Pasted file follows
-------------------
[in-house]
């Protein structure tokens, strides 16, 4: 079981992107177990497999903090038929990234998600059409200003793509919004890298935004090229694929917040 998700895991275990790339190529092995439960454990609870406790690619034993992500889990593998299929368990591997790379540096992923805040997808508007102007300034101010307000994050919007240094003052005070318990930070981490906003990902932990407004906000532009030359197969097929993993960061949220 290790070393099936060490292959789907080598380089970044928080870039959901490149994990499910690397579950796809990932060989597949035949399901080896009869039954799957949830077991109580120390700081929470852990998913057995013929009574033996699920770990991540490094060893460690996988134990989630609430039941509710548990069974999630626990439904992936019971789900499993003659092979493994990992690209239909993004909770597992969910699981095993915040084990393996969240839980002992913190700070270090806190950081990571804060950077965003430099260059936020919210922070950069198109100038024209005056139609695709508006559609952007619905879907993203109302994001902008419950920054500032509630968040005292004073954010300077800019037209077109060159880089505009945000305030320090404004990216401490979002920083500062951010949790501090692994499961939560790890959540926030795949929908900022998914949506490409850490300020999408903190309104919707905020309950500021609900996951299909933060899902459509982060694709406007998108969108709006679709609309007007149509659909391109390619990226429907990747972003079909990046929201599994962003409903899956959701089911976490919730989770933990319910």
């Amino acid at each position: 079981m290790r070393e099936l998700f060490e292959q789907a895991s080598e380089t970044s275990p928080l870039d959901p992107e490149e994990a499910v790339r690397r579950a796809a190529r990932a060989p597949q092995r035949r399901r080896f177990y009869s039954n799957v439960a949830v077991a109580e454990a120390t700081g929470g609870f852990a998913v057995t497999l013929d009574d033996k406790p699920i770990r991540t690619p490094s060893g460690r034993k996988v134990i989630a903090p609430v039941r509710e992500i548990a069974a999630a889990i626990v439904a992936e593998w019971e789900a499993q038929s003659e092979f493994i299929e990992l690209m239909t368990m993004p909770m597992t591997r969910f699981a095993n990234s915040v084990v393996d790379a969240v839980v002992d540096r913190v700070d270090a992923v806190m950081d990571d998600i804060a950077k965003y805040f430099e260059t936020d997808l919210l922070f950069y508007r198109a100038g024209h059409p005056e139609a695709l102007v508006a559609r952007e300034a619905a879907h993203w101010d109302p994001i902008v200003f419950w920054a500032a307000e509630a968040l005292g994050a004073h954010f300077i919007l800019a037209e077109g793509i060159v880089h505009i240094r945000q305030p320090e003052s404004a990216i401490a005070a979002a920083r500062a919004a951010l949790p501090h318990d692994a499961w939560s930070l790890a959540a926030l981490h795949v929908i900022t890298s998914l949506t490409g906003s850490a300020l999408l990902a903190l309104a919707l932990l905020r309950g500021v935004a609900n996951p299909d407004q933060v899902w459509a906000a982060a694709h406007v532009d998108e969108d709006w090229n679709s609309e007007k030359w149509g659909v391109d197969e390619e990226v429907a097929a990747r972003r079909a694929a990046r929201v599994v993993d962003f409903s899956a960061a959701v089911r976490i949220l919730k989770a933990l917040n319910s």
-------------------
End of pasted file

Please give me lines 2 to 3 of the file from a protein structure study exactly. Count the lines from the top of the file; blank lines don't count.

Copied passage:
């Protein structure tokens, strides 16, 4: 079981992107177990497999903090038929990234998600059409200003793509919004890298935004090229694929917040 998700895991275990790339190529092995439960454990609870406790690619034993992500889990593998299929368990591997790379540096992923805040997808508007102007300034101010307000994050919007240094003052005070318990930070981490906003990902932990407004906000532009030359197969097929993993960061949220 290790070393099936060490292959789907080598380089970044928080870039959901490149994990499910690397579950796809990932060989597949035949399901080896009869039954799957949830077991109580120390700081929470852990998913057995013929009574033996699920770990991540490094060893460690996988134990989630609430039941509710548990069974999630626990439904992936019971789900499993003659092979493994990992690209239909993004909770597992969910699981095993915040084990393996969240839980002992913190700070270090806190950081990571804060950077965003430099260059936020919210922070950069198109100038024209005056139609695709508006559609952007619905879907993203109302994001902008419950920054500032509630968040005292004073954010300077800019037209077109060159880089505009945000305030320090404004990216401490979002920083500062951010949790501090692994499961939560790890959540926030795949929908900022998914949506490409850490300020999408903190309104919707905020309950500021609900996951299909933060899902459509982060694709406007998108969108709006679709609309007007149509659909391109390619990226429907990747972003079909990046929201599994962003409903899956959701089911976490919730989770933990319910």
């Amino acid at each position: 079981m290790r070393e099936l998700f060490e292959q789907a895991s080598e380089t970044s275990p928080l870039d959901p992107e490149e994990a499910v790339r690397r579950a796809a190529r990932a060989p597949q092995r035949r399901r080896f177990y009869s039954n799957v439960a949830v077991a109580e454990a120390t700081g929470g609870f852990a998913v057995t497999l013929d009574d033996k406790p699920i770990r991540t690619p490094s060893g460690r034993k996988v134990i989630a903090p609430v039941r509710e992500i548990a069974a999630a889990i626990v439904a992936e593998w019971e789900a499993q038929s003659e092979f493994i299929e990992l690209m239909t368990m993004p909770m597992t591997r969910f699981a095993n990234s915040v084990v393996d790379a969240v839980v002992d540096r913190v700070d270090a992923v806190m950081d990571d998600i804060a950077k965003y805040f430099e260059t936020d997808l919210l922070f950069y508007r198109a100038g024209h059409p005056e139609a695709l102007v508006a559609r952007e300034a619905a879907h993203w101010d109302p994001i902008v200003f419950w920054a500032a307000e509630a968040l005292g994050a004073h954010f300077i919007l800019a037209e077109g793509i060159v880089h505009i240094r945000q305030p320090e003052s404004a990216i401490a005070a979002a920083r500062a919004a951010l949790p501090h318990d692994a499961w939560s930070l790890a959540a926030l981490h795949v929908i900022t890298s998914l949506t490409g906003s850490a300020l999408l990902a903190l309104a919707l932990l905020r309950g500021v935004a609900n996951p299909d407004q933060v899902w459509a906000a982060a694709h406007v532009d998108e969108d709006w090229n679709s609309e007007k030359w149509g659909v391109d197969e390619e990226v429907a097929a990747r972003r079909a694929a990046r929201v599994v993993d962003f409903s899956a960061a959701v089911r976490i949220l919730k989770a933990l917040n319910s």